Monday, April 30, 2018

AHPC Wrap Up

As part of the Challenge wrap up Curt asks us to post a group shot of everything completed.  Here's mine.

Ok I am very, very late in posting this.  I don't even have a good excuse like Paul, although many claim that I am at sea most of the time.  However, all my Uni exams are marked and recorded and it's all over but the crying so I finally got round to posting these photos that were taken a month ago.



Here's the group shot of most of what I did this winter - all of my SYW figures.  Touraine and Diesbach regiments on the left, Royal Welsh Fusiliers behind the musicians in the middle and Fischer's chasseurs to the right.  Missing are my 1;1200 planes which wouldn't show up well in this wide a shot (ok I forgot about them), and my Curtgeld which has been delivered in tribute.

I'd been in the modelling doldrums since mid-March as end of semester came on me.  However, lately I've been picking up the brush and glue.  Here I am with three pieces of terrain I put together last week - three very enjoyable evenings spent in from of the TV building Sarissa Productions kits.  There are two bridges (with three additional spans) and a windmill.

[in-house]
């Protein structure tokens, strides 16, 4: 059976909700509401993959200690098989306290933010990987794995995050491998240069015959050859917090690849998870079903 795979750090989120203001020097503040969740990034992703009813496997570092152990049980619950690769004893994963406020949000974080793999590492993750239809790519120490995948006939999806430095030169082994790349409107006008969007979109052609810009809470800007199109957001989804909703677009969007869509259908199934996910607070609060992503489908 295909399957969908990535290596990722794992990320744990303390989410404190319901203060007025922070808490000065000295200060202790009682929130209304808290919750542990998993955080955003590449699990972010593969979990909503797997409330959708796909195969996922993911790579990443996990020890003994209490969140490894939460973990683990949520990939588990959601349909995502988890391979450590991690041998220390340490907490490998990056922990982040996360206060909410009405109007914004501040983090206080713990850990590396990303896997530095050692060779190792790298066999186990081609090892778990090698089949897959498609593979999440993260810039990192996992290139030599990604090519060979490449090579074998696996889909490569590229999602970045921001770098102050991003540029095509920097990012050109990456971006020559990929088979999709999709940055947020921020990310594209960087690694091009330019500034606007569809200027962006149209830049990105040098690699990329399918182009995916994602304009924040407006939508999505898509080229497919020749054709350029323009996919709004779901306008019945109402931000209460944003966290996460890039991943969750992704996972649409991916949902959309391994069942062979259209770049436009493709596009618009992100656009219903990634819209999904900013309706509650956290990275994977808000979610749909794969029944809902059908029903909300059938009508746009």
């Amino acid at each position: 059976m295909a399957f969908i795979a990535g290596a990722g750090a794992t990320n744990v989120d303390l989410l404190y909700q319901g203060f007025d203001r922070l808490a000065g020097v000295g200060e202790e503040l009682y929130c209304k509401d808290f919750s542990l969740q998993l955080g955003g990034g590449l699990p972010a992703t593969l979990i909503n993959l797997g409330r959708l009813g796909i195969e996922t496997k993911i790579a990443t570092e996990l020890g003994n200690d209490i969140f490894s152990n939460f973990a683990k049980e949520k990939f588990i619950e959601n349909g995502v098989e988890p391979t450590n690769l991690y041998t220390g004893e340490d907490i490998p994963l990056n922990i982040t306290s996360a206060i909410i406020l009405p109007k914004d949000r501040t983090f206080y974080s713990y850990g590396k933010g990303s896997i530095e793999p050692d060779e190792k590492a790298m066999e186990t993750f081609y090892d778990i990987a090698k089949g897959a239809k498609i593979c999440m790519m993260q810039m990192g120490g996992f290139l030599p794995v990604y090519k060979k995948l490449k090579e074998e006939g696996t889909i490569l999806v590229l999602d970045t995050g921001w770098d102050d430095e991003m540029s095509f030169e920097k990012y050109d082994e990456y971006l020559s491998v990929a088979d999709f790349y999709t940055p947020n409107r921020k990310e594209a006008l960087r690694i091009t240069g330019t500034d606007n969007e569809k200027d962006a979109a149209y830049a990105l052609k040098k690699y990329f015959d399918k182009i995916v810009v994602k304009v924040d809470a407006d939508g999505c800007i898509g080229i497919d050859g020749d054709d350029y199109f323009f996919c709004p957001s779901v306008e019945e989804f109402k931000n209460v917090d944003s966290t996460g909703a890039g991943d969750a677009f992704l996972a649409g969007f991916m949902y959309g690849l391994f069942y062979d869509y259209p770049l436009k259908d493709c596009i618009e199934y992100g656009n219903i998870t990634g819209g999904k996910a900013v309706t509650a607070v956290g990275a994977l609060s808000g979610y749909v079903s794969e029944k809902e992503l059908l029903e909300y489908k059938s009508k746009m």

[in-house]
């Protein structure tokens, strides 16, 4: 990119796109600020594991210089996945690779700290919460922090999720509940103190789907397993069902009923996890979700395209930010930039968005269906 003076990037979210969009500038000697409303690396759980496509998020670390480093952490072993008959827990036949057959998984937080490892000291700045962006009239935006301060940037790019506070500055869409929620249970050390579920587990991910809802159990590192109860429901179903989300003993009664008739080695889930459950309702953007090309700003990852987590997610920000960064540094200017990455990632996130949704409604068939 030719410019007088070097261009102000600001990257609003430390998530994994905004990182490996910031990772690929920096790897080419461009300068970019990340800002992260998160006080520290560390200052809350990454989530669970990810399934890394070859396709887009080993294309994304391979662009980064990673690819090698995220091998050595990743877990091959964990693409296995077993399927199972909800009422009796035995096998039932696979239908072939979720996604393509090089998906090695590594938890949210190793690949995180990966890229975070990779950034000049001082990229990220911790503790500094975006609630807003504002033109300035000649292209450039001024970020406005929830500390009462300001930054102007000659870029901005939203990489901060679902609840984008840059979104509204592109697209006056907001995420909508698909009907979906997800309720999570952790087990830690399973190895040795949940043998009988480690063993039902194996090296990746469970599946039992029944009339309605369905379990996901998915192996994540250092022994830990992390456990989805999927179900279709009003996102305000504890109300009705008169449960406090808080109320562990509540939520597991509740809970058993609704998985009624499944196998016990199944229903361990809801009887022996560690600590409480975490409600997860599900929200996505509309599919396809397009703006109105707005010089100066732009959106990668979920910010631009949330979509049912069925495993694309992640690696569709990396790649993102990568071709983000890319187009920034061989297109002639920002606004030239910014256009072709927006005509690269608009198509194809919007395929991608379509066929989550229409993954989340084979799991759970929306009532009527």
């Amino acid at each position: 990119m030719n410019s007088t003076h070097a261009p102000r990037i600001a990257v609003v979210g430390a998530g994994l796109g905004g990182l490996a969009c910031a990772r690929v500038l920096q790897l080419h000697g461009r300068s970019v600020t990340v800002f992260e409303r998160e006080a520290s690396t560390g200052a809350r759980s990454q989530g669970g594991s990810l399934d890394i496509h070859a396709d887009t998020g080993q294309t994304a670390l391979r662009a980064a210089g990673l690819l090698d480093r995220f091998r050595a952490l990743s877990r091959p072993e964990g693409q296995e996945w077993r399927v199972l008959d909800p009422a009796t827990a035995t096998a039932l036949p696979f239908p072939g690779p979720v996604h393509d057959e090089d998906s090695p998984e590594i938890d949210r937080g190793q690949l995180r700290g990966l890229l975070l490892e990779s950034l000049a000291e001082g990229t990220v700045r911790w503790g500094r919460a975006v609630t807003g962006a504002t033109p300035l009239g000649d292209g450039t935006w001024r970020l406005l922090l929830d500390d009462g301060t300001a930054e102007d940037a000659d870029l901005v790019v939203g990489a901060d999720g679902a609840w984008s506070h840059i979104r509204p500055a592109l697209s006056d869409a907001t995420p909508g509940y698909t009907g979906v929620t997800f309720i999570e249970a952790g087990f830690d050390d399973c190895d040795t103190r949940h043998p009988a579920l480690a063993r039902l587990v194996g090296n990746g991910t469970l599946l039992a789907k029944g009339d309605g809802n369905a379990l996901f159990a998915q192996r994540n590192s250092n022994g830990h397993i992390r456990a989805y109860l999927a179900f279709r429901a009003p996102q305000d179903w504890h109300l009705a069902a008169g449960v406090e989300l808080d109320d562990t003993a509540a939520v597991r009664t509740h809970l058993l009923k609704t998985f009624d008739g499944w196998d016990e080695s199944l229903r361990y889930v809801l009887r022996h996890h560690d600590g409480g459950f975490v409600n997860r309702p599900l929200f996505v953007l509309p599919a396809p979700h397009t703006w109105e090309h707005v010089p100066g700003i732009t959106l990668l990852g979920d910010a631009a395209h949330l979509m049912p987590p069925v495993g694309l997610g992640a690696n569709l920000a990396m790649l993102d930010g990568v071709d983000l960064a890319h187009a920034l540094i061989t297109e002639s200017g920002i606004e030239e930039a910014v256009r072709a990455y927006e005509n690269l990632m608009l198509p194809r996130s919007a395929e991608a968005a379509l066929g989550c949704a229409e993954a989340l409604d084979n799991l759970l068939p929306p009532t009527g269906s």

Sunday, April 29, 2018

WW2 Naval Game


A few weeks ago I ran a WW2 Naval Game at Curt's house for our local group.  It had been nearly 3 years since I did a naval game and 3 1/2 since my last WW2 Naval, so it was good to get the ships out.  It was a night encounter off the coast of Libya with 4 players and no-one knowing who the other parties were.

The Italians had a convoy with a close escort of 3 destroyers who entered at the northwest corner (between A and B) and had to exit via the southeast corner (between H and G).  They were slow and zig-zagging so took a long time to get anywhere.  There was also a long range escort of 3 cruisers plus 3 more destroyers who would enter later on the western board edge and who had lost touch with the convoy, but had the mission to provide escort.  There was also Fort Corleone near point A with shore batteries (battery Sonny and battery Fredo).

Stacy had HMS Manxman, a fast minelayer plus an escort of 2 destroyers would enter from the North East (H:I) with a mission to lay mines between B and D.  They also had a covering force of 2 cruisers and 2 destroyers.  The cover had not contacted the Manxman as yet but would enter between H and I and bombard the shore between E and F to provide a distraction.